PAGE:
The plot and characters of Invincible took a while to really invest me. I have only seen the show once, but episode one was very boring to me the first time around until the post-credits stinger. I think I get what the intention was; everything was very familiar, very stereotypical superhero story elements. I think episode 1 was supposed to lull the viewer into a false sense of security so the after-credits scene can pack the ultimate punch. This is highly effective, and I found myself more interested in the story with each episode. By the time I had caught up before episode 7 aired, I legitimately couldn’t wait to see what happened next. It was also quite cathartic to see so many early setups (some of which I had all but forgotten about) come back into play later. The same is true of the characters, albeit to a lesser extent. Mark and Debbie grew on me a lot, as well as side characters like Eve and William. I actually found Amber rather frustrating after a while despite initially enjoying her. Her lack of understanding for Mark’s situation made me mad. Even after he tells her about his secret identity, she’s cold and distant to him and dumps him. She also turns nasty so fast when she doesn’t get her way. Thankfully, she turns around at the end. Cecil, Darkblood, and Art are elevated significantly by virtue of the performances behind them. I still think Mark could be a little more interesting and likable as a protagonist. Early on, they employ the tactic of making everyone mistreat him so you sympathize with him. And that is, surprisingly, pretty effective. Eve’s subplot with Rex and her parents was a pleasant surprise. I was afraid that she would just take Rex back after his dalliance with fellow Teen Team member Dupli-Kate, and Eve’s father’s terrible advice made it seem even more likely. Rex is a selfish jerk, but Eve’s parents are so much worse for telling her she can’t do the superhero thing on her own and needs a man to protect her. It’s like they want to destroy their only kid’s self-esteem. At the end of the season, all I can say is, “Good for her.”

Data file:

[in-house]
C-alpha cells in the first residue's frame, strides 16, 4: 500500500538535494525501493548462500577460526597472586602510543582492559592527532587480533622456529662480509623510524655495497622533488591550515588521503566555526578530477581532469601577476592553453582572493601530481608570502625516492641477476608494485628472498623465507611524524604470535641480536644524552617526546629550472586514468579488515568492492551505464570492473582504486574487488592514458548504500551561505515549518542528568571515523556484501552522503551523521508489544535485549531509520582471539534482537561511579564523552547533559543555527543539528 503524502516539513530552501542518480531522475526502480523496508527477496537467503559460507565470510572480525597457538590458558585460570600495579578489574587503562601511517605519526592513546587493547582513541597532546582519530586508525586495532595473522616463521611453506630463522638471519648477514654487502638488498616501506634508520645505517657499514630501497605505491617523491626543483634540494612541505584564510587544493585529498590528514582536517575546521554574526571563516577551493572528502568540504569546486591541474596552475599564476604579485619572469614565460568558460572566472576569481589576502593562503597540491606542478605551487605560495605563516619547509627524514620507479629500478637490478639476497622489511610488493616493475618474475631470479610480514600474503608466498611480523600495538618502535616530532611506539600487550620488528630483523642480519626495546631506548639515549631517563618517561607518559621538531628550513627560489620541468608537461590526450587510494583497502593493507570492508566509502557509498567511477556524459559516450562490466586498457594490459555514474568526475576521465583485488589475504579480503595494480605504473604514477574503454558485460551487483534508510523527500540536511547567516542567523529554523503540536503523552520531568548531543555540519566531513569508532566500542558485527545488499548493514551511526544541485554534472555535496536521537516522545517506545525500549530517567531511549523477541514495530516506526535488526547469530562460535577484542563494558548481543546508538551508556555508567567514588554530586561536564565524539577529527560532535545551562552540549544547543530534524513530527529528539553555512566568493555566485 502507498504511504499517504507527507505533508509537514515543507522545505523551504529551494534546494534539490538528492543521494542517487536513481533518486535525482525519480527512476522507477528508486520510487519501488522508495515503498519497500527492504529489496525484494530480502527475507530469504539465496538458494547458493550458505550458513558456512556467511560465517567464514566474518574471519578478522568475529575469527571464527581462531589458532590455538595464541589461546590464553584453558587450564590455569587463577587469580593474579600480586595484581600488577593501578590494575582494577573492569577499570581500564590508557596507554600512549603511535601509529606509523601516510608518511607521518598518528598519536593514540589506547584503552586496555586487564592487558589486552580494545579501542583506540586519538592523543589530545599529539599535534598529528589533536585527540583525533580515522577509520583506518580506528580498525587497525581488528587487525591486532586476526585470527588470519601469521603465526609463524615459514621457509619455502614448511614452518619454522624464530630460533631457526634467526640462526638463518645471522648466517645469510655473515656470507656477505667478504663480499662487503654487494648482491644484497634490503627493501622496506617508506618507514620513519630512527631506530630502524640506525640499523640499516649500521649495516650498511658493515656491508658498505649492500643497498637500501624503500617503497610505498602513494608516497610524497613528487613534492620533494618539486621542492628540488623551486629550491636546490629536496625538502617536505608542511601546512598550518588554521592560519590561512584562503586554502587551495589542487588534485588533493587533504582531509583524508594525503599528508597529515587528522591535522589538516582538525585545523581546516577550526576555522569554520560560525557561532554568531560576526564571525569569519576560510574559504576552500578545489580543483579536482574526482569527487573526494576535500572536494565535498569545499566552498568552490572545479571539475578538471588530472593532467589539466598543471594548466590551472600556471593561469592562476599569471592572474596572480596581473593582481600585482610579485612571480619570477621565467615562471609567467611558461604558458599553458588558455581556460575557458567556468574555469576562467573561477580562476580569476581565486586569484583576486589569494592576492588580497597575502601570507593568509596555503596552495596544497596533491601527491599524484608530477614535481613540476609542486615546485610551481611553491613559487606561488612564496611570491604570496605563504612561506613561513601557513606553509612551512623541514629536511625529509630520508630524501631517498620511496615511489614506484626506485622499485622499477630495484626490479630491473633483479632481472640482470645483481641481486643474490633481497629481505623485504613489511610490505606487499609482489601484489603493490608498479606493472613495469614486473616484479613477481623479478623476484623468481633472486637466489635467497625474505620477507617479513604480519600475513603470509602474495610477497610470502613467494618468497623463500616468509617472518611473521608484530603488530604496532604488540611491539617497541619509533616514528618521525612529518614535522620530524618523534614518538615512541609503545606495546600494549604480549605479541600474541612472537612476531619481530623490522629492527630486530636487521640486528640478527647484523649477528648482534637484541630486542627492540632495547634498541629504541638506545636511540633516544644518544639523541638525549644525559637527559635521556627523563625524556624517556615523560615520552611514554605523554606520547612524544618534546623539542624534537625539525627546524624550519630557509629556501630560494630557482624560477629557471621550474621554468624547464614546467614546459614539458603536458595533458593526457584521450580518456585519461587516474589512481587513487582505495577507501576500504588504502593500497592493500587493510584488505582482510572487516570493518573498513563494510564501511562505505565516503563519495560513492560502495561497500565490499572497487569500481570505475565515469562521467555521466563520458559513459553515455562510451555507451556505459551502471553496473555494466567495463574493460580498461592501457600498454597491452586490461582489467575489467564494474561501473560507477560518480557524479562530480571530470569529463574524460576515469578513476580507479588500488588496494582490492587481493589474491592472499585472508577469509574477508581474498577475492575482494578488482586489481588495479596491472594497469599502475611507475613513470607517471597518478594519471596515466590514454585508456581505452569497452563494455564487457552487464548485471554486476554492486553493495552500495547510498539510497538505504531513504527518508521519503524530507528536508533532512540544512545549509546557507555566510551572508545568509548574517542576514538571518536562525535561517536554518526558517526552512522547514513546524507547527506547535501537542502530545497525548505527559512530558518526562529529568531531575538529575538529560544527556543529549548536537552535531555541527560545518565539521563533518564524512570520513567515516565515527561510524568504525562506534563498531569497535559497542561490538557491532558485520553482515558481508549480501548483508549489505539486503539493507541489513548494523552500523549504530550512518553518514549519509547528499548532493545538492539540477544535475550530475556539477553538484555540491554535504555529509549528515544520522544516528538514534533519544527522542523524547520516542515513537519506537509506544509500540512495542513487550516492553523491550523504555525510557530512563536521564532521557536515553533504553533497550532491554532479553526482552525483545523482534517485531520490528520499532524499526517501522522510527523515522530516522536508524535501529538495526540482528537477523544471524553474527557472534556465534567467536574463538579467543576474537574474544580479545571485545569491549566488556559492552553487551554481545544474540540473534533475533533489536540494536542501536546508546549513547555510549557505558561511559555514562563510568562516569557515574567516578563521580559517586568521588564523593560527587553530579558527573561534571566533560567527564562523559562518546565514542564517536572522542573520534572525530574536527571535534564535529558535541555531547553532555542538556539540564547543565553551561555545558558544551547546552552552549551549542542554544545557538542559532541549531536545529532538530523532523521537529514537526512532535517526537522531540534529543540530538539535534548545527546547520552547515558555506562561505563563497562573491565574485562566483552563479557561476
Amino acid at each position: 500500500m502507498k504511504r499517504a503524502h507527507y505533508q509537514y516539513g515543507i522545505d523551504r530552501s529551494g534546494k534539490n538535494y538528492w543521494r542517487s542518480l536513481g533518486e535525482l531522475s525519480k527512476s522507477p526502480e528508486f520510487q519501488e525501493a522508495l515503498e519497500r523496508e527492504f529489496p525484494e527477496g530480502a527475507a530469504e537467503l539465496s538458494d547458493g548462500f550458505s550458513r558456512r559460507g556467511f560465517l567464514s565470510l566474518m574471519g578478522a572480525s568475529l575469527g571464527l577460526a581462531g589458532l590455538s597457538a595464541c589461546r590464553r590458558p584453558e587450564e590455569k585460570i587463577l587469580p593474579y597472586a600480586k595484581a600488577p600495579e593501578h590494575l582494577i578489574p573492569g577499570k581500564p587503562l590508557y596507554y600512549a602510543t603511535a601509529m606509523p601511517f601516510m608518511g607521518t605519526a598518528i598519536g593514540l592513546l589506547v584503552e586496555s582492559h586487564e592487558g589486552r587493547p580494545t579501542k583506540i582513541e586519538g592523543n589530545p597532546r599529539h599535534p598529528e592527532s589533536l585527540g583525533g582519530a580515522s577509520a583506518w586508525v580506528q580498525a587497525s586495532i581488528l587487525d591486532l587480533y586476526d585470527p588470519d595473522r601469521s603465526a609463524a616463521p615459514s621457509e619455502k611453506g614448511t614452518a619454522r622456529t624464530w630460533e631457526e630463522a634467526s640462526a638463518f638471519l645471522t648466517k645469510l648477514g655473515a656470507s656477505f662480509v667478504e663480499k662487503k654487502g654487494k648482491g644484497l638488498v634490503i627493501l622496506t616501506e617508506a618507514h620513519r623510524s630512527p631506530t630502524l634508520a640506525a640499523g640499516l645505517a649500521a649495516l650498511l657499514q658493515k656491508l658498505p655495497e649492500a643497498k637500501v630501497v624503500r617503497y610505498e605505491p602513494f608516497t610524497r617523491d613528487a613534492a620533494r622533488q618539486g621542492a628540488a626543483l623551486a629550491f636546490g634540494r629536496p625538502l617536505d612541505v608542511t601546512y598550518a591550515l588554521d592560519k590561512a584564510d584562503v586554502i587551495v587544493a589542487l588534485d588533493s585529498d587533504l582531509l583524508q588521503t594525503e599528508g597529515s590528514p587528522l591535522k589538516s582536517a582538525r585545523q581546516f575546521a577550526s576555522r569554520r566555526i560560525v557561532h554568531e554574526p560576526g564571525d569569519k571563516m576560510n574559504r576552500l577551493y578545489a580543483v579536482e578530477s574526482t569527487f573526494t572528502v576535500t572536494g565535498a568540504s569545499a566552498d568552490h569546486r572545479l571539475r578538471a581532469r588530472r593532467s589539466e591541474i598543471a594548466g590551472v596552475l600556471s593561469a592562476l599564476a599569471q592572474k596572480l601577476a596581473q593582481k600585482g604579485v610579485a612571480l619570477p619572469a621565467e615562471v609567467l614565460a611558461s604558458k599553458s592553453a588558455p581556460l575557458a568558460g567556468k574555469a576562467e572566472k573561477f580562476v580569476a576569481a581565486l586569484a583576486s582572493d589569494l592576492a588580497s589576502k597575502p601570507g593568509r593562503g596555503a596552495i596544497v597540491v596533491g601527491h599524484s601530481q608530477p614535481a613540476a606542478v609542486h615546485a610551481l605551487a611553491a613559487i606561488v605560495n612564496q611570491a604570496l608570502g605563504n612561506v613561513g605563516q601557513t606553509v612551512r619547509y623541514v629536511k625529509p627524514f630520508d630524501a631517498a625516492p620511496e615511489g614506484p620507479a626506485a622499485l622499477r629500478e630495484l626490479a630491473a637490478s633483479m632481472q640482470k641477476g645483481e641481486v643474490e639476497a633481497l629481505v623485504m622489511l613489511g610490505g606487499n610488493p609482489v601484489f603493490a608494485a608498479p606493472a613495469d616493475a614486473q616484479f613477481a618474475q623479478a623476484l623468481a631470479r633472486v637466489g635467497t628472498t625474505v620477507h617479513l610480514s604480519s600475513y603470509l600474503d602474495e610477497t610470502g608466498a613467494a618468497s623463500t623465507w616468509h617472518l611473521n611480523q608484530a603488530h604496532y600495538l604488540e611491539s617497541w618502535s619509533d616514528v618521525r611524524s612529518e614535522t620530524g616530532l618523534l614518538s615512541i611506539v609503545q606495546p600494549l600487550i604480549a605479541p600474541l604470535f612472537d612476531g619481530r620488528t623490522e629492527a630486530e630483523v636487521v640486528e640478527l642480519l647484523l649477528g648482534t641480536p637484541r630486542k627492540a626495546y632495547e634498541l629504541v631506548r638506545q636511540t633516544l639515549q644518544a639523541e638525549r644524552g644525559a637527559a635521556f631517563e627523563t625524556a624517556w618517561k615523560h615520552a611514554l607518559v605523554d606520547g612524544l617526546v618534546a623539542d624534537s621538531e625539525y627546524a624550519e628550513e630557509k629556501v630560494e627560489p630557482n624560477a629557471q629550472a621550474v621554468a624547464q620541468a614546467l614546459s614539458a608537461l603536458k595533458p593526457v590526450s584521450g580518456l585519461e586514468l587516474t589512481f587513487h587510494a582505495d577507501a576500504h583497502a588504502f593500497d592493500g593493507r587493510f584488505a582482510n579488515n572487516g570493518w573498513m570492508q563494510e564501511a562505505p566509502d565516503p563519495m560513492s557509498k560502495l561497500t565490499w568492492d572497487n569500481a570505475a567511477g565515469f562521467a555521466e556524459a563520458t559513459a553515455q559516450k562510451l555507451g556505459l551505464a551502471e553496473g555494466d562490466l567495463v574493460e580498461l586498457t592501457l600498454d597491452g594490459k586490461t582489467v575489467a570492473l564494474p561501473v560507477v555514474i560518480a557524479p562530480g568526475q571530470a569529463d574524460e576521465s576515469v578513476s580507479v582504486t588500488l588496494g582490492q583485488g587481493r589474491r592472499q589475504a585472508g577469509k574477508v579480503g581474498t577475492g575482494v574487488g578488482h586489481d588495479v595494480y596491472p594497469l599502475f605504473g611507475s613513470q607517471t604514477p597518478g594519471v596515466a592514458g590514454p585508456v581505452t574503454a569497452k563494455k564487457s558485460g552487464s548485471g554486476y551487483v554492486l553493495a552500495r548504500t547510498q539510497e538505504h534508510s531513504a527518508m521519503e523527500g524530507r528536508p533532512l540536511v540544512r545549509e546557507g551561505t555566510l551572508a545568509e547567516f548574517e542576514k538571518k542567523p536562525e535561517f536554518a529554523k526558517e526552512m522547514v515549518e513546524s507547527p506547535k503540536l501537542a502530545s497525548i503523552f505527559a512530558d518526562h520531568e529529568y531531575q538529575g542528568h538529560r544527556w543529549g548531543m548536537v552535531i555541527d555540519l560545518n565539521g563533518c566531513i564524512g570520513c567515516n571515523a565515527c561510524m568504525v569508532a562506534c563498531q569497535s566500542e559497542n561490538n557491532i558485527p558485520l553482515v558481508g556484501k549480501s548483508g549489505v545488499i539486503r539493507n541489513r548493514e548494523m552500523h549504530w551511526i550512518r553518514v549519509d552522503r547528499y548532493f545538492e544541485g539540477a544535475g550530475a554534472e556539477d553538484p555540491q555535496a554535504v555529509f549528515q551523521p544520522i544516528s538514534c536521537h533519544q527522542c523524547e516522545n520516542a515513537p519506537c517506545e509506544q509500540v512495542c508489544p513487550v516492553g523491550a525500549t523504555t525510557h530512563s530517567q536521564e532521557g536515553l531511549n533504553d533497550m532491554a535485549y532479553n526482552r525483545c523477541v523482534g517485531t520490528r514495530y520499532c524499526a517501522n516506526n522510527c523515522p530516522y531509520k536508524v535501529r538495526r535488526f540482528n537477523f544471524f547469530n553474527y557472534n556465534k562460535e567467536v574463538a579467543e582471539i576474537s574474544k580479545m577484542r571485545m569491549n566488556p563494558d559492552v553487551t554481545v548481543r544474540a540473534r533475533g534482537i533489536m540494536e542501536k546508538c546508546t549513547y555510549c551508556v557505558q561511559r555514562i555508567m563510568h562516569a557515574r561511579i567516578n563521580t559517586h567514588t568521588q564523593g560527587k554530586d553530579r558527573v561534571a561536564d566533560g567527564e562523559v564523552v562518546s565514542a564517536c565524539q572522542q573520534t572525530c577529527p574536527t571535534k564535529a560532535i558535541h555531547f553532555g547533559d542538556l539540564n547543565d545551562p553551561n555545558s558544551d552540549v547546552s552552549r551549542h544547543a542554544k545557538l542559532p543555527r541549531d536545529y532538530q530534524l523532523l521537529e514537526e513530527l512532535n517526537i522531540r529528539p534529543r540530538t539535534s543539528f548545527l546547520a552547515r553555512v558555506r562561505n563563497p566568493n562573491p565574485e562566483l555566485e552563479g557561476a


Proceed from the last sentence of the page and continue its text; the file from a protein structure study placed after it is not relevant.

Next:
Overall, I liked Invincible. It got better as it went along, even if the show’s overall look isn’t for me. An amazing cast, impressive music, and an increasingly engaging story elevate what could have been a standard, generic superhero origin story. I think The Boys is vastly superior, especially season 2, but Invincible distinguishes itself enough to justify its existence.